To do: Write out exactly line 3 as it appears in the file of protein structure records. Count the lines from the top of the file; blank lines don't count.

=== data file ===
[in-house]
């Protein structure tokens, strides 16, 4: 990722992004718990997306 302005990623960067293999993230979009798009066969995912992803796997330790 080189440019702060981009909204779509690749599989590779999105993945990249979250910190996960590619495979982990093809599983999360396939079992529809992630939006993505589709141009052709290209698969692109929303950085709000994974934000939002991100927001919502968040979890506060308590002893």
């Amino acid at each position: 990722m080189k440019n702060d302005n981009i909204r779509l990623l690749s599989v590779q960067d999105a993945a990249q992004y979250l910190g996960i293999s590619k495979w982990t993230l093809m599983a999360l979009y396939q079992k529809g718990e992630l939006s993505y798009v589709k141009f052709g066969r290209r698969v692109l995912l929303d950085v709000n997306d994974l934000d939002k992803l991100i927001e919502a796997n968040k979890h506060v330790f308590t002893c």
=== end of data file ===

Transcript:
């Amino acid at each position: 990722m080189k440019n702060d302005n981009i909204r779509l990623l690749s599989v590779q960067d999105a993945a990249q992004y979250l910190g996960i293999s590619k495979w982990t993230l093809m599983a999360l979009y396939q079992k529809g718990e992630l939006s993505y798009v589709k141009f052709g066969r290209r698969v692109l995912l929303d950085v709000n997306d994974l934000d939002k992803l991100i927001e919502a796997n968040k979890h506060v330790f308590t002893c």